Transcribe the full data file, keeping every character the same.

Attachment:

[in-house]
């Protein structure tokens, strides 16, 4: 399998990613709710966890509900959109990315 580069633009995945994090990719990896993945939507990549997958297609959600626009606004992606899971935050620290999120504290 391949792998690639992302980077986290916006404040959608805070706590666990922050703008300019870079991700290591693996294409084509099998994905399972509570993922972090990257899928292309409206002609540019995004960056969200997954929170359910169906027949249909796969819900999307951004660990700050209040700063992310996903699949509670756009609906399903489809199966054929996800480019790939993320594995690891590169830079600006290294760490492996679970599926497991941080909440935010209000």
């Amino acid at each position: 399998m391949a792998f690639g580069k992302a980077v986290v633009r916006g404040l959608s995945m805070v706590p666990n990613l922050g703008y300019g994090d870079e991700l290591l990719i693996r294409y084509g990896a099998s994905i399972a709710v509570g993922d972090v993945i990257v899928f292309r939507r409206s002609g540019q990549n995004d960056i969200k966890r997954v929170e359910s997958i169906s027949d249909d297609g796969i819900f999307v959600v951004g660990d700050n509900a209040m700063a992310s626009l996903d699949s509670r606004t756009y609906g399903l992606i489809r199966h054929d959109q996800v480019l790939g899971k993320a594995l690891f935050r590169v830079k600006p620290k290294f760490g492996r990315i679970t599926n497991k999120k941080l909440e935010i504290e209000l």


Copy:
[in-house]
């Protein structure tokens, strides 16, 4: 399998990613709710966890509900959109990315 580069633009995945994090990719990896993945939507990549997958297609959600626009606004992606899971935050620290999120504290 391949792998690639992302980077986290916006404040959608805070706590666990922050703008300019870079991700290591693996294409084509099998994905399972509570993922972090990257899928292309409206002609540019995004960056969200997954929170359910169906027949249909796969819900999307951004660990700050209040700063992310996903699949509670756009609906399903489809199966054929996800480019790939993320594995690891590169830079600006290294760490492996679970599926497991941080909440935010209000």
């Amino acid at each position: 399998m391949a792998f690639g580069k992302a980077v986290v633009r916006g404040l959608s995945m805070v706590p666990n990613l922050g703008y300019g994090d870079e991700l290591l990719i693996r294409y084509g990896a099998s994905i399972a709710v509570g993922d972090v993945i990257v899928f292309r939507r409206s002609g540019q990549n995004d960056i969200k966890r997954v929170e359910s997958i169906s027949d249909d297609g796969i819900f999307v959600v951004g660990d700050n509900a209040m700063a992310s626009l996903d699949s509670r606004t756009y609906g399903l992606i489809r199966h054929d959109q996800v480019l790939g899971k993320a594995l690891f935050r590169v830079k600006p620290k290294f760490g492996r990315i679970t599926n497991k999120k941080l909440e935010i504290e209000l």